The EU Commission first suspended import tariffs beginning January 1, 2008 as livestock producers faced record feed costs after two years of below average cereal harvests. Production in 2008 is estimated at 309 million metric tons (MMT), up 19 percent from 2007, and supplies are expected to be ample for domestic and export needs. Without the re-imposition of tariffs EU imports were expected to decline in the 2008/09 marketing year.
Changes in EU trade had a major impact on world grain markets in the 2006/07 and 2007/08 marketing years. According to USDA Foreign Agricultural Service (FAS) estimates almost half of the wheat consumed in the EU is fed to livestock. The decline in wheat production in 2006/07 and 2007/08 led to a sharp rise in wheat and coarse grains (mostly corn) imports from an average of 9.8 MMT in 2004/05 and 2005/06 to 13.1 MMT in 2006/07 and 26.7 MMT in 2007/08. EU exports declined from an average of 19.8 MMT in 2004/05 and 2005/06 to 16.8 MMT by 2007/08. That is a shift of almost 20 MMT in net imports, and that change accounted for 8.3 percent of world trade in wheat and course grains in 2007/08 and 83 percent of the 23.8 MMT increase in world trade to 242.2 MMT in 2007/08. EU exports are projected at 24.2 MMT in 2008/09 with imports at 8.3 MMT, a shift from a net 10 MMT imports to a net 16 MMT exports for a total of 26 MMT change in trade as total world trade in wheat and coarse grains declines by 10 MMT.
The bottom line is that the EU protects its cereal markets when world supplies are high and market prices are low and drops its import tariffs and draws on world supplies to the maximum extent possible when domestic supplies are short. After market prices decline for a couple of months, but remain at high levels compared to average prices of just a few years ago, the EU re-imposes tariffs on cereals to protect its domestic farm programs.
This analysis should not be viewed as overly harsh on the EU programs. The EU is doing what it is allowed to do under the current WTO rules, and EU programs are much more open and less market disruptive than they were 10 and 20 years ago. The EU was also willing to make substantial changes in the Doha Round of WTO trade talks that fizzled out this summer. It does point out the need to include domestic supply management programs in WTO discussions. Until bound tariff rates are reduced substantially, there must be constraints on the ability of major countries to shift the cost of variations in domestic production to other countries. This year the EU will account for 17 percent of world wheat and coarse grain production, 16 percent of consumption, 3.6 percent of imports and 10.4 percent of exports.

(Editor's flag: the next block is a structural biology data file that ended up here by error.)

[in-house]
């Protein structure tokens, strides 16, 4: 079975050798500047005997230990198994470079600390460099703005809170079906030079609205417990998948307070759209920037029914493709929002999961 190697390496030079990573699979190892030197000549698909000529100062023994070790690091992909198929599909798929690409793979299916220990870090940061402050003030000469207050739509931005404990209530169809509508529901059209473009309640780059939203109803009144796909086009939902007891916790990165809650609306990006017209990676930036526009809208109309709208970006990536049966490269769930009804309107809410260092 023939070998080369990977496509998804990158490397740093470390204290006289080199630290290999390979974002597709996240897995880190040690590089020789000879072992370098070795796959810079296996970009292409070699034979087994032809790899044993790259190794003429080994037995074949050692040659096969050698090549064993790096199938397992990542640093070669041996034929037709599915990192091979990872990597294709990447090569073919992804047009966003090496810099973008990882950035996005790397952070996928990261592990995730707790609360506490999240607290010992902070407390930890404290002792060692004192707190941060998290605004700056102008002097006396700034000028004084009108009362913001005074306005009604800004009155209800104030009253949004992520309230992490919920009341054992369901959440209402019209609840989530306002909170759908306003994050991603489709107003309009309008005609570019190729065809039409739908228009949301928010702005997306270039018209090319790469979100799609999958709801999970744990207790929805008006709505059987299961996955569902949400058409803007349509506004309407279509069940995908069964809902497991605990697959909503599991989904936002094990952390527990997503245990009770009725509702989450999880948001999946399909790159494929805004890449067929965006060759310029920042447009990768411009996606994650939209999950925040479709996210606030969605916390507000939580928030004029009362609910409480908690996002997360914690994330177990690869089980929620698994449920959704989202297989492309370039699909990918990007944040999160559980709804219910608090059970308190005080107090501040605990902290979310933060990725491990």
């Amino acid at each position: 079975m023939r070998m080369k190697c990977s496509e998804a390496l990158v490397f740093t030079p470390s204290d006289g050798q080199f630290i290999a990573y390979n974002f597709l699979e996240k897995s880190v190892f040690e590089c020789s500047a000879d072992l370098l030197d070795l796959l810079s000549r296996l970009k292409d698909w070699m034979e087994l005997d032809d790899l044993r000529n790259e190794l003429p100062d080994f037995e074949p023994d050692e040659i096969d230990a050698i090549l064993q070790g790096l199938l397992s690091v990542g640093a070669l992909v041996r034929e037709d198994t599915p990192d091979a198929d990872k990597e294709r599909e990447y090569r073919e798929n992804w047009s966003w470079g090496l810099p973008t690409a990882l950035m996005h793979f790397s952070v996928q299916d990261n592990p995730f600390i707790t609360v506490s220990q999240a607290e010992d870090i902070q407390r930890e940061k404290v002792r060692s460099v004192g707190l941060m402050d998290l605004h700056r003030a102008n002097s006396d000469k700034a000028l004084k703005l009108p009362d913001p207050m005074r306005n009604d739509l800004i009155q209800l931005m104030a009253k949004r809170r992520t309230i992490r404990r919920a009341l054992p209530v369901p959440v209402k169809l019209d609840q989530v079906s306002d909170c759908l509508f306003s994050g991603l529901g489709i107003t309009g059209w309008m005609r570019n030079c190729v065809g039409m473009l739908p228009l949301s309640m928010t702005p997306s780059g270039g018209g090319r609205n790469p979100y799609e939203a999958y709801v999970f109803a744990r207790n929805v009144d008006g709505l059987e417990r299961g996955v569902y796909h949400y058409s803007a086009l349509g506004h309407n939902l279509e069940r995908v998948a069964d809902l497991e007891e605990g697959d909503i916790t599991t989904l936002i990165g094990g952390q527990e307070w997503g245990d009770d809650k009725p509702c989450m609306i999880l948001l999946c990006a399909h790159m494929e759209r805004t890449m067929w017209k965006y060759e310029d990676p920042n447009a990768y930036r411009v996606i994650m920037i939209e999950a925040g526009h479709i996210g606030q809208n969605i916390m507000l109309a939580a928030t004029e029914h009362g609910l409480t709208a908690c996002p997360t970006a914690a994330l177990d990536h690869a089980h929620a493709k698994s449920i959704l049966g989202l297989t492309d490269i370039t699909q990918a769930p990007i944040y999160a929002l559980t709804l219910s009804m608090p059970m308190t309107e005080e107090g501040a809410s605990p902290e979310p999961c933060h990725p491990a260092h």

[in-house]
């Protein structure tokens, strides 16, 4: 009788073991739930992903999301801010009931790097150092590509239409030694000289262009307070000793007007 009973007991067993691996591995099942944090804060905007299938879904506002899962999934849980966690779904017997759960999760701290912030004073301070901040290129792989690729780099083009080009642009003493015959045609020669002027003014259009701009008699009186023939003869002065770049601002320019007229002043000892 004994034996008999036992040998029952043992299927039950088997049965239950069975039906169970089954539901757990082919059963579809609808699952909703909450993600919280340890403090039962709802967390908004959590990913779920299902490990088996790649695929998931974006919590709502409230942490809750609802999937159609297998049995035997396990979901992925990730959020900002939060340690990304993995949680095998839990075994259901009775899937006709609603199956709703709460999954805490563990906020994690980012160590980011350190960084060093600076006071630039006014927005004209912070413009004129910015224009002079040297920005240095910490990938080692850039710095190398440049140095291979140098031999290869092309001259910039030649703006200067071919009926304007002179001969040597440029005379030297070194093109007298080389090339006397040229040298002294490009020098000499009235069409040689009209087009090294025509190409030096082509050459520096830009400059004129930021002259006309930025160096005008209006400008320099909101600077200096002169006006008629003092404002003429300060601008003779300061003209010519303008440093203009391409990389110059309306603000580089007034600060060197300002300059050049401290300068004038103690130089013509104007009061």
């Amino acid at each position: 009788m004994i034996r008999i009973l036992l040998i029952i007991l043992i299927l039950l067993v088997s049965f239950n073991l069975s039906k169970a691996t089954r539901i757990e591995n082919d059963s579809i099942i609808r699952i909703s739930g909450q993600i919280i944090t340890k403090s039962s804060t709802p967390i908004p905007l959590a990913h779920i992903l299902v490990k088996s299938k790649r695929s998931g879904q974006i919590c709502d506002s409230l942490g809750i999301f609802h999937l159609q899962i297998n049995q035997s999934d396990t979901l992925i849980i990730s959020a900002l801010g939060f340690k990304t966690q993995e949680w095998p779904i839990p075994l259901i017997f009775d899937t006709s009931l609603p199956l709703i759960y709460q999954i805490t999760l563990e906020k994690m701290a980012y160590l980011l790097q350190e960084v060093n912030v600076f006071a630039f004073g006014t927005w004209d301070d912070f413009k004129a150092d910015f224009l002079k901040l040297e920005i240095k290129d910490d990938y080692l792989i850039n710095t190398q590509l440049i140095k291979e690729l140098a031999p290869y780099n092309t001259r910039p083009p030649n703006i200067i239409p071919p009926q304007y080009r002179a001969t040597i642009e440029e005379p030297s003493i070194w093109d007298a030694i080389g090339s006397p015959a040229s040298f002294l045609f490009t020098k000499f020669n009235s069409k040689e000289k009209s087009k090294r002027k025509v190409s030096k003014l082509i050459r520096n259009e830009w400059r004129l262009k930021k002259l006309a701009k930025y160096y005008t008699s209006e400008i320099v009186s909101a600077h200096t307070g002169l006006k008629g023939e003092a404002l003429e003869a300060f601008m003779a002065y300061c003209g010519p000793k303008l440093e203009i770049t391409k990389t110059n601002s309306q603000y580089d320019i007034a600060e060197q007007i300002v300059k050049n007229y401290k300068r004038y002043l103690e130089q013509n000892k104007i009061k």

The EU Commission decision to re-impose import tariffs on cereals coincided with the Commission’s release of a “Green Paper” on how European farmers can do more with the high quality food they produce to blunt the competition from lower cost imported products from developing countries. The Commission will accept input from stakeholders until the end of this year and release a report by May of next year. Any legislative changes would come later in 2009 or 2010.
Quality trumping price on food items is not a new concept, and it would seem that recent issues like melamine in Chinese milk products would make food quality and safety easy winners. Suggestions in the paper are the same or similar to ideas used in the past as barriers to trade such as geographical indicators, aesthetic standards, country of origin labeling and organic standards that can all be used to restrict imports when domestic supplies are large and let in supplies when products are in short supply. Newer ideas on the list include agricultural sustainability, climate change and animal welfare.
All of these actions protect EU producers and reduce the opportunities for EU consumers to have access to a wider array of products at a reasonable price. Trade policy should be just the opposite. Consumers have the right to reject imported products and only buy domestic for whatever reason. It is the role of marketing to convince consumers of the benefits of domestic products.
EU agricultural trade policy is being increasingly drawn into the debate over the future of the EU’s Common Agricultural Policy (CAP) that drives policy throughout the 27 member countries. Funding for CAP is guaranteed through 2013, but the program has been undergoing a mid-term “Health Check” led by the current Commissioner for Agricultural and Rural Development Mariann Fischer Boel who would like to see more funding shifted from direct payments to producers to funding for rural development. The Health Check effort and the EU agricultural position in the Doha trade talks have caused a push back by politicians more interested in having payments directed to farmers and keeping out import competition. The assumption is that less money will be available for CAP after 2013, and it will be distributed someway other than on historical payments from the 1980s.
The current CAP commodity programs and the recent EU agricultural trade policy reforms in the Doha trade talks may be the highpoint of the shift to more open EU agricultural trade. Trade policy may be more driven by the current economic downturn and positioning for the new CAP policy to be debated in 2011 or 2012.